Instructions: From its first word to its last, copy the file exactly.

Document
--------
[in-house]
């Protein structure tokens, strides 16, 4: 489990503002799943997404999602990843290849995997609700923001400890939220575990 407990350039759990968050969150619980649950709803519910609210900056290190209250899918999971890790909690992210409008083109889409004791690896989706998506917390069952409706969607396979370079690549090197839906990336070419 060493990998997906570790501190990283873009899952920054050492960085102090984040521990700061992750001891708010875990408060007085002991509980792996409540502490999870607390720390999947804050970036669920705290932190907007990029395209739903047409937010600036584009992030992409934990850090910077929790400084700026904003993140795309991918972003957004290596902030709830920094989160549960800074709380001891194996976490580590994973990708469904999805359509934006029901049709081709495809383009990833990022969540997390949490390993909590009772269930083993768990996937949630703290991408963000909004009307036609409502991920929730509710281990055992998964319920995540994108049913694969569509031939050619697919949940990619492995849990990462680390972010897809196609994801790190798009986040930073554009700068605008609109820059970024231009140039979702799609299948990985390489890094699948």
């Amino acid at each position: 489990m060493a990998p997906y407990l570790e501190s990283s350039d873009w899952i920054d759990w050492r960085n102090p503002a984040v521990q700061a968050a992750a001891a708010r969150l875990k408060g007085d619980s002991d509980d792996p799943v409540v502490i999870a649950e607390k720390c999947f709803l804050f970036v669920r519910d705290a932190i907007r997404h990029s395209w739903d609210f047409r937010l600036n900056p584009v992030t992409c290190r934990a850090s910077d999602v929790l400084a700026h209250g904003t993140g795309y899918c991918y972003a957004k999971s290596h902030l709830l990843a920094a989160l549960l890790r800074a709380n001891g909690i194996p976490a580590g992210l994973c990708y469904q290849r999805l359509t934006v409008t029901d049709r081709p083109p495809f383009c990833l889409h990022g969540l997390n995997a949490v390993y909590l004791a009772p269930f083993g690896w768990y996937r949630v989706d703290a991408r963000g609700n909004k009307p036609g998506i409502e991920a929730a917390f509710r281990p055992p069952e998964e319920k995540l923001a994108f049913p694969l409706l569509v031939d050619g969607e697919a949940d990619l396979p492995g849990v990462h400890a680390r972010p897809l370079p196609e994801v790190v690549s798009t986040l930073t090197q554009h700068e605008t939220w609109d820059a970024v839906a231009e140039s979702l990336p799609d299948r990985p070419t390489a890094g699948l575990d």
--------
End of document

[in-house]
């Protein structure tokens, strides 16, 4: 489990503002799943997404999602990843290849995997609700923001400890939220575990 407990350039759990968050969150619980649950709803519910609210900056290190209250899918999971890790909690992210409008083109889409004791690896989706998506917390069952409706969607396979370079690549090197839906990336070419 060493990998997906570790501190990283873009899952920054050492960085102090984040521990700061992750001891708010875990408060007085002991509980792996409540502490999870607390720390999947804050970036669920705290932190907007990029395209739903047409937010600036584009992030992409934990850090910077929790400084700026904003993140795309991918972003957004290596902030709830920094989160549960800074709380001891194996976490580590994973990708469904999805359509934006029901049709081709495809383009990833990022969540997390949490390993909590009772269930083993768990996937949630703290991408963000909004009307036609409502991920929730509710281990055992998964319920995540994108049913694969569509031939050619697919949940990619492995849990990462680390972010897809196609994801790190798009986040930073554009700068605008609109820059970024231009140039979702799609299948990985390489890094699948």
């Amino acid at each position: 489990m060493a990998p997906y407990l570790e501190s990283s350039d873009w899952i920054d759990w050492r960085n102090p503002a984040v521990q700061a968050a992750a001891a708010r969150l875990k408060g007085d619980s002991d509980d792996p799943v409540v502490i999870a649950e607390k720390c999947f709803l804050f970036v669920r519910d705290a932190i907007r997404h990029s395209w739903d609210f047409r937010l600036n900056p584009v992030t992409c290190r934990a850090s910077d999602v929790l400084a700026h209250g904003t993140g795309y899918c991918y972003a957004k999971s290596h902030l709830l990843a920094a989160l549960l890790r800074a709380n001891g909690i194996p976490a580590g992210l994973c990708y469904q290849r999805l359509t934006v409008t029901d049709r081709p083109p495809f383009c990833l889409h990022g969540l997390n995997a949490v390993y909590l004791a009772p269930f083993g690896w768990y996937r949630v989706d703290a991408r963000g609700n909004k009307p036609g998506i409502e991920a929730a917390f509710r281990p055992p069952e998964e319920k995540l923001a994108f049913p694969l409706l569509v031939d050619g969607e697919a949940d990619l396979p492995g849990v990462h400890a680390r972010p897809l370079p196609e994801v790190v690549s798009t986040l930073t090197q554009h700068e605008t939220w609109d820059a970024v839906a231009e140039s979702l990336p799609d299948r990985p070419t390489a890094g699948l575990d």